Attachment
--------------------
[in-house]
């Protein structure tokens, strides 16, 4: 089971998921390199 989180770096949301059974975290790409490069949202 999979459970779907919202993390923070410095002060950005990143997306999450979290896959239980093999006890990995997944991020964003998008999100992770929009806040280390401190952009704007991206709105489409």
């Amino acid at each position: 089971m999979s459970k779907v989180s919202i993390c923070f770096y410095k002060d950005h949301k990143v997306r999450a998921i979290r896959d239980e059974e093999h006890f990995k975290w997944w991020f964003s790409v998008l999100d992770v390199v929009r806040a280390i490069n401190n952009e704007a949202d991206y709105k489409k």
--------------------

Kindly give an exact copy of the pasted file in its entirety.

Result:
[in-house]
């Protein structure tokens, strides 16, 4: 089971998921390199 989180770096949301059974975290790409490069949202 999979459970779907919202993390923070410095002060950005990143997306999450979290896959239980093999006890990995997944991020964003998008999100992770929009806040280390401190952009704007991206709105489409």
């Amino acid at each position: 089971m999979s459970k779907v989180s919202i993390c923070f770096y410095k002060d950005h949301k990143v997306r999450a998921i979290r896959d239980e059974e093999h006890f990995k975290w997944w991020f964003s790409v998008l999100d992770v390199v929009r806040a280390i490069n401190n952009e704007a949202d991206y709105k489409k």